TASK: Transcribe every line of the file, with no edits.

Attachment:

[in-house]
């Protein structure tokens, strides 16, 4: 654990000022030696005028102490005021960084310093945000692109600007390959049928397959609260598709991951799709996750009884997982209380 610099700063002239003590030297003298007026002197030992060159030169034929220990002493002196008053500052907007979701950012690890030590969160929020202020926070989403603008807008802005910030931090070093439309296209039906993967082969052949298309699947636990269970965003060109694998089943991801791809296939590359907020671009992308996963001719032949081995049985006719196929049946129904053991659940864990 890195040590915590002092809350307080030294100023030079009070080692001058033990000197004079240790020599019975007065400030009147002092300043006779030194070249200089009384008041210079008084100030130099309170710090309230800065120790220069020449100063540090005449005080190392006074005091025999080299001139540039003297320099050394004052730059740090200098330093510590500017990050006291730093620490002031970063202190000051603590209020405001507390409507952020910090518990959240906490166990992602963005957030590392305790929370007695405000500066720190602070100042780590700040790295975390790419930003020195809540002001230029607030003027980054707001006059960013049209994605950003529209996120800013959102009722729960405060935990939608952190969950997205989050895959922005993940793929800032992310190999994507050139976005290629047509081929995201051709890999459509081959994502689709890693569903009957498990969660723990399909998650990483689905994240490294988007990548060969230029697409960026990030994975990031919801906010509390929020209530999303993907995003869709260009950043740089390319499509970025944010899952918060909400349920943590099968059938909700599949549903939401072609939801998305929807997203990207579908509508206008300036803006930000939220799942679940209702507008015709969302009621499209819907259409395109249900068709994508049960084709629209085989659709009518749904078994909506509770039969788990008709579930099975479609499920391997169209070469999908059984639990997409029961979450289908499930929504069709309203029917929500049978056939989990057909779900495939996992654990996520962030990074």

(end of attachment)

[in-house]
């Protein structure tokens, strides 16, 4: 654990000022030696005028102490005021960084310093945000692109600007390959049928397959609260598709991951799709996750009884997982209380 610099700063002239003590030297003298007026002197030992060159030169034929220990002493002196008053500052907007979701950012690890030590969160929020202020926070989403603008807008802005910030931090070093439309296209039906993967082969052949298309699947636990269970965003060109694998089943991801791809296939590359907020671009992308996963001719032949081995049985006719196929049946129904053991659940864990 890195040590915590002092809350307080030294100023030079009070080692001058033990000197004079240790020599019975007065400030009147002092300043006779030194070249200089009384008041210079008084100030130099309170710090309230800065120790220069020449100063540090005449005080190392006074005091025999080299001139540039003297320099050394004052730059740090200098330093510590500017990050006291730093620490002031970063202190000051603590209020405001507390409507952020910090518990959240906490166990992602963005957030590392305790929370007695405000500066720190602070100042780590700040790295975390790419930003020195809540002001230029607030003027980054707001006059960013049209994605950003529209996120800013959102009722729960405060935990939608952190969950997205989050895959922005993940793929800032992310190999994507050139976005290629047509081929995201051709890999459509081959994502689709890693569903009957498990969660723990399909998650990483689905994240490294988007990548060969230029697409960026990030994975990031919801906010509390929020209530999303993907995003869709260009950043740089390319499509970025944010899952918060909400349920943590099968059938909700599949549903939401072609939801998305929807997203990207579908509508206008300036803006930000939220799942679940209702507008015709969302009621499209819907259409395109249900068709994508049960084709629209085989659709009518749904078994909506509770039969788990008709579930099975479609499920391997169209070469999908059984639990997409029961979450289908499930929504069709309203029917929500049978056939989990057909779900495939996992654990996520962030990074």